In one part of the memoir, Bauby expresses his desire to write a play one day, one he considers titling The Pressure Cooker, The Eye, or The Diving Bell. The plot and setting, an obvious retelling of his own experience, would be “a hospital room in which Mr. L., a family man in the prime of his life, is learning to live with locked-in syndrome.” Bauby’s decision to name himself “Mr. L.” in his play signals Bauby’s desire to create a new version of himself, enabling him to star as protagonist of an alternative narrative. Mr. L is characterized as “ambitious, somewhat cynical, heretofore a stranger to failure,” which is how Bauby describes his hospitalized self throughout his memoir. However, there’s a divergence between reality and the final scene of the play, one in which “Mr. L., inert since the curtain first rose, throws aside sheets and blankets, jumps from the bed, and walks around the eerily lit stage.” This moment of triumph is one in which Bauby allows himself to envision a moment that will not occur in his actual lifetime. In one final, biting line, he undercuts the miraculous nature of the play’s ending by writing, “Then it grows dark again, and you hear the voice offstage—Mr. L.’s inner voice—one last time: ‘Damn! It was only a dream!’” Bauby chooses not to write a soaring end that assures readers that the protagonist has conquered the failings of their body (as is common in so many illness narratives) and, instead, wields humor. By resisting a stereotypical—and, frankly, hollow—narrative of full recovery, Bauby enables readers to delight in the delectable inner workings of his mind rather than relying on a restoration of his former physical abilities as a means to find fulfillment.
While Alan and Bauby grapple with definitive schisms between their former and present selves, Nancy Mairs writes about her experiences with multiple sclerosis, a disease with symptoms that progressively—and unpredictably—grow worse over time. Mairs’s response to her perpetually evolving condition is not to craft only one alternative character but to engage with a variety of selves, both conjured from her past and envisioned in the future. Susannah B. Mintz, in Unruly Bodies, writes that Mairs responds to illness and refutes patriarchal discourse with her “tactically polyvocal style, heteroglossic within essays (conversing with different ‘selves’ through diaries, old essays, photographs of herself, and so on) and destabilizing across essays (the book’s temporal looping, its refusal to collate individual pieces into a single life trajectory).” In her essay “On Loving Men,” for example, Mairs, while reading her past diaries, writes that “the woman scribbling those pages … seems very far away … I find it hard to believe that I bear her.” While Mairs remembers the relationship with the man penned in her diaries, she expresses a disconnect between her diary and present self, not only physically but also in terms of identity. Subsequently, deep personal reflection becomes possible.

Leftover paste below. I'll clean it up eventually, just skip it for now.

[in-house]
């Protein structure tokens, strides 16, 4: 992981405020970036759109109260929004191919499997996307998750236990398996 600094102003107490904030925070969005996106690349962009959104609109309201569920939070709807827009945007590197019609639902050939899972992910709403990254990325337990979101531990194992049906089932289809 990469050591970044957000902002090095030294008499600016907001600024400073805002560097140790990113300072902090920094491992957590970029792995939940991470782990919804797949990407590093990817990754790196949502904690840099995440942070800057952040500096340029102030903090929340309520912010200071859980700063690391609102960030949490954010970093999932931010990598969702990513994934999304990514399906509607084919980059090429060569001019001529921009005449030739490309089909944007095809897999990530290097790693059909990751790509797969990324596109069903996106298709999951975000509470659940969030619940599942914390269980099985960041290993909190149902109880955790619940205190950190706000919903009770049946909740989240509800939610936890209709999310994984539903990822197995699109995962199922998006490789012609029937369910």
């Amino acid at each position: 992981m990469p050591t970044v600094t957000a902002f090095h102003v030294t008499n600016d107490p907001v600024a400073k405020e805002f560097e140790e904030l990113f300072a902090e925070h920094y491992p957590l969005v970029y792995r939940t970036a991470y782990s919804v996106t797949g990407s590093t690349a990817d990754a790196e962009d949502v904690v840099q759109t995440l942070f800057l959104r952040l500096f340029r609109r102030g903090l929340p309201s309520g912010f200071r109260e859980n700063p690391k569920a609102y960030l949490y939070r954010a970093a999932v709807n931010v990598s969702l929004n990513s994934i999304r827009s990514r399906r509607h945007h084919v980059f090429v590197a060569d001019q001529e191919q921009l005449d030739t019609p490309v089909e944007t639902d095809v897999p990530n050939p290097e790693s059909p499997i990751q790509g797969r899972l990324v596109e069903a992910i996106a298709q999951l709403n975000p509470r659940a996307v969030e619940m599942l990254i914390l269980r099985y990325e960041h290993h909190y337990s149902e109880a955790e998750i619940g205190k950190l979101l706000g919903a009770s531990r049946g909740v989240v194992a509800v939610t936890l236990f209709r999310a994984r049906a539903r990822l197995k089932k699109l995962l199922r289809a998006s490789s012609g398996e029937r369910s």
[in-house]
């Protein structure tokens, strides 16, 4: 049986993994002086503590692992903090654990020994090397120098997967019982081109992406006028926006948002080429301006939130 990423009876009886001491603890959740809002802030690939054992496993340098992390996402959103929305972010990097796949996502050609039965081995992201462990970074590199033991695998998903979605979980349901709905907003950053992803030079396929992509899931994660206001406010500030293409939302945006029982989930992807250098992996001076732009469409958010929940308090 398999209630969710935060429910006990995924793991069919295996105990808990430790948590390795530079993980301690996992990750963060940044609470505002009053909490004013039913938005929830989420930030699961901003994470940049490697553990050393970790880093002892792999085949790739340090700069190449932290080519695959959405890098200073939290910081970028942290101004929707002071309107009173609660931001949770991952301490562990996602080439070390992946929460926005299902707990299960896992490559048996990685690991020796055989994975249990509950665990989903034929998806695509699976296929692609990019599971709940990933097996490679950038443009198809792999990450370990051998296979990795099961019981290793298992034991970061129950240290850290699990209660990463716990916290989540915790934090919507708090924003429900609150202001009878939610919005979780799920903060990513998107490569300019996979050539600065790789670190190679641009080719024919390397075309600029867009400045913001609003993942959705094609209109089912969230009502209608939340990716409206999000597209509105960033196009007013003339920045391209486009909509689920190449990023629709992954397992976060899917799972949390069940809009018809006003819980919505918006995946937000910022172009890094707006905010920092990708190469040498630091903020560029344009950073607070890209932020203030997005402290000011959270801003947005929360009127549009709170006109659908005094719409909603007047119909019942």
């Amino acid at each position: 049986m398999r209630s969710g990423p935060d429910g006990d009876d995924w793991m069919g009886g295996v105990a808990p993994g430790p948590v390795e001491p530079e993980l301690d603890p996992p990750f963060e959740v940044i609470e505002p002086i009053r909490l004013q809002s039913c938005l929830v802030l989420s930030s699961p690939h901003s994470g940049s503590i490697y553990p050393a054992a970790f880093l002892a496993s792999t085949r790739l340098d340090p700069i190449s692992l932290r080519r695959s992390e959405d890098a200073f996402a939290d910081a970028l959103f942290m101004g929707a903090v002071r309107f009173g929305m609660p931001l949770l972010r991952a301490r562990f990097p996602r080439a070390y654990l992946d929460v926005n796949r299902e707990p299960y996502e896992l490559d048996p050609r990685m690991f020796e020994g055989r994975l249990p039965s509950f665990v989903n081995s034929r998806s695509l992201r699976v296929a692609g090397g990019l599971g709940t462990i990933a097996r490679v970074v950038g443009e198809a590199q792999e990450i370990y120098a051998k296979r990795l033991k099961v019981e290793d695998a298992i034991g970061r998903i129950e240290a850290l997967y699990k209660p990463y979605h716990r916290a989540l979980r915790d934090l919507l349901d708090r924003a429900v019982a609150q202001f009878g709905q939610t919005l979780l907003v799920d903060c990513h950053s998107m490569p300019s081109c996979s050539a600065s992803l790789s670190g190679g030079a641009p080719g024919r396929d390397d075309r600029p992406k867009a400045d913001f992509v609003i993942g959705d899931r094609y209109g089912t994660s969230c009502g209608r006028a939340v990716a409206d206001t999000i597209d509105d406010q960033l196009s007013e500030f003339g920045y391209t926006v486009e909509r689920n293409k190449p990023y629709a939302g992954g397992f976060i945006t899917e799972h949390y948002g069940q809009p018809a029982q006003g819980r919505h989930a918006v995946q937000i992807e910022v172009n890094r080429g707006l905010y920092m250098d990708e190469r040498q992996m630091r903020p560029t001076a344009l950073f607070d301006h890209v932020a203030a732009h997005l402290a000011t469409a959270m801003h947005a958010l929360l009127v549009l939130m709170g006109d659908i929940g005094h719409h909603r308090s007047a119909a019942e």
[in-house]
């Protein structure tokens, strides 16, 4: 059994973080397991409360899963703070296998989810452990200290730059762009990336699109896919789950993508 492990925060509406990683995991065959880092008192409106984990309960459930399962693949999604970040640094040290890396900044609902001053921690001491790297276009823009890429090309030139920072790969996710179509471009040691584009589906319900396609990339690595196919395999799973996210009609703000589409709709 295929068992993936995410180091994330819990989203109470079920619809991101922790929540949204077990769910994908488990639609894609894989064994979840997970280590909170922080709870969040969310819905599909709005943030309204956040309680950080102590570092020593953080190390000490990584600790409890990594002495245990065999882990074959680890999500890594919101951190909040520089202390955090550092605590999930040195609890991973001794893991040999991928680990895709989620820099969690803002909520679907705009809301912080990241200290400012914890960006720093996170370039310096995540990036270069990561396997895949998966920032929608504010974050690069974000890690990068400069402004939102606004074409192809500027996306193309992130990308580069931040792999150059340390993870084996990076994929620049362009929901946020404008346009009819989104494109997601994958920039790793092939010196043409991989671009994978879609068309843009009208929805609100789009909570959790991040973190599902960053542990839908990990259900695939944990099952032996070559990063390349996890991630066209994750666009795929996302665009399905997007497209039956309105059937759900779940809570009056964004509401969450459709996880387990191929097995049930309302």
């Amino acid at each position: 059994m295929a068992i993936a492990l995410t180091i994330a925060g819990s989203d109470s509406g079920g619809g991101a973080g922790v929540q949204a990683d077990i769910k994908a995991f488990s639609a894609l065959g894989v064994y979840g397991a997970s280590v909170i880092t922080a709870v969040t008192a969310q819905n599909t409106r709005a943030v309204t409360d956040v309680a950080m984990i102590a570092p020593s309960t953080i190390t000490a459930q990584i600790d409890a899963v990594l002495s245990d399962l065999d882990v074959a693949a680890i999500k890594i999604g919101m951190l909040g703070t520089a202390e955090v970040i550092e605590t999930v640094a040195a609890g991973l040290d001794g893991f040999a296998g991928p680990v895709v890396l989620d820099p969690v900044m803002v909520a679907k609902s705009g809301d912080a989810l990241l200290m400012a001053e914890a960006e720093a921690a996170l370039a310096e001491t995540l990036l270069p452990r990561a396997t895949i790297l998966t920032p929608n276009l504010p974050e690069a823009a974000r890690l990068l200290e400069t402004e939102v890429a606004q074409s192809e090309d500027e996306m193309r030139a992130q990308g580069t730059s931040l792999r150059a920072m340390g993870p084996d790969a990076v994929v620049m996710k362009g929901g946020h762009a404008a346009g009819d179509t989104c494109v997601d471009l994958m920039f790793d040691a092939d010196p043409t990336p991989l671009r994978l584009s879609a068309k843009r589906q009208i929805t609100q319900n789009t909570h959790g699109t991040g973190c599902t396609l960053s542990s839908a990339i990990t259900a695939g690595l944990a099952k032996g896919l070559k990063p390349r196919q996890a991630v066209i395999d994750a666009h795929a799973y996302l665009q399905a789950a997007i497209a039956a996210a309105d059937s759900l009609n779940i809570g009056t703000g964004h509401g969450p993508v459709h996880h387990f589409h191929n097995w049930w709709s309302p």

Examining the past is fruitful for Mairs, but so is her forecasting of the future. In her essay “On Being a Cripple,” she considers suicide while she is still physically able, before realizing that “the Nancy who might one day lie inert under a bedsheet, arms and legs paralyzed, unable to feed or bathe herself, unable to reach out for a gun, a bottle of pills, was not the Nancy I was at present, and that [she] could not presume to make decisions for that future Nancy, who might well not want in the least to die.” By considering future Nancy as her own individual, Mairs offers her future self agency in the making of decisions, trusting that as the landscape of her illness changes, she might change as well. Like Bauby, she does not suggest to the reader that she will one day conquer illness and emerge triumphant. Instead, in these explorations of identity, Mairs finds a means of empowerment while still recognizing the difficulties related to her condition. Her ability to envision a future self becomes a means of sustaining hope. In Mairs’s own words: “I have always had to tell myself the story of myself in order to sense a self at all.”
It is clear, when analyzing these narratives and considering my own, that there is benefit in creating multiple selves in order to process trauma, distance oneself from illness, and imagine an alternative reality as a means of coping. There is also power in naming oneself, especially after illness or injury. The creation of another self allows for agency when coping with uncontrollable circumstances, and even allows for joy in an imagined other self. But there are dangers too. Arthur Frank notes that “there may be a cast of varied selves, but there seems to be only one body; how many selves can this one body support?”
I ask myself this same question when I watch the video of Jackie being taunted. I try to convince myself that the girl on screen is far from me in time and identity, but my body holds trauma from that time. As much as I write—and live—as though I can separate myself into multiple selves, there are times when the illusion cracks, and I am left grappling still with the enormous impact that illness—and people’s treatment of me during illness—has had on my identity. When I feel powerless to the failings of my body, as sometimes I do, writing, as it is for the authors in this piece, is a means of shaping a narrative I want to live within.